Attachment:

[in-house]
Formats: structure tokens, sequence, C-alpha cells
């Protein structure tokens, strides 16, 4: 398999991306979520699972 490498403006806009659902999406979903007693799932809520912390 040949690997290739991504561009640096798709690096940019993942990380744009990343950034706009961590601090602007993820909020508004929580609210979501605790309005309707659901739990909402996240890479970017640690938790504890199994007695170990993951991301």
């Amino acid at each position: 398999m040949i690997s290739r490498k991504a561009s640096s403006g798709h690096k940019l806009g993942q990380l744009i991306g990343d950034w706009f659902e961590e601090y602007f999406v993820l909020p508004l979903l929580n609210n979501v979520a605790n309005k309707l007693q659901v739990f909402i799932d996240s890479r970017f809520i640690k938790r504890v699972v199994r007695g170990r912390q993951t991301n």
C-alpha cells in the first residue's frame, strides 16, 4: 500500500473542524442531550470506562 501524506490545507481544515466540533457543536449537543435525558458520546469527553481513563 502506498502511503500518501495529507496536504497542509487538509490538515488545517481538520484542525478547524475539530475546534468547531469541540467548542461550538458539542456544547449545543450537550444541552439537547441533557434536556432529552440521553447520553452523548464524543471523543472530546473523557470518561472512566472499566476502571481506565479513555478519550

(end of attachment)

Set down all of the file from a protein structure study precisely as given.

[in-house]
Formats: structure tokens, sequence, C-alpha cells
């Protein structure tokens, strides 16, 4: 398999991306979520699972 490498403006806009659902999406979903007693799932809520912390 040949690997290739991504561009640096798709690096940019993942990380744009990343950034706009961590601090602007993820909020508004929580609210979501605790309005309707659901739990909402996240890479970017640690938790504890199994007695170990993951991301």
């Amino acid at each position: 398999m040949i690997s290739r490498k991504a561009s640096s403006g798709h690096k940019l806009g993942q990380l744009i991306g990343d950034w706009f659902e961590e601090y602007f999406v993820l909020p508004l979903l929580n609210n979501v979520a605790n309005k309707l007693q659901v739990f909402i799932d996240s890479r970017f809520i640690k938790r504890v699972v199994r007695g170990r912390q993951t991301n």
C-alpha cells in the first residue's frame, strides 16, 4: 500500500473542524442531550470506562 501524506490545507481544515466540533457543536449537543435525558458520546469527553481513563 502506498502511503500518501495529507496536504497542509487538509490538515488545517481538520484542525478547524475539530475546534468547531469541540467548542461550538458539542456544547449545543450537550444541552439537547441533557434536556432529552440521553447520553452523548464524543471523543472530546473523557470518561472512566472499566476502571481506565479513555478519550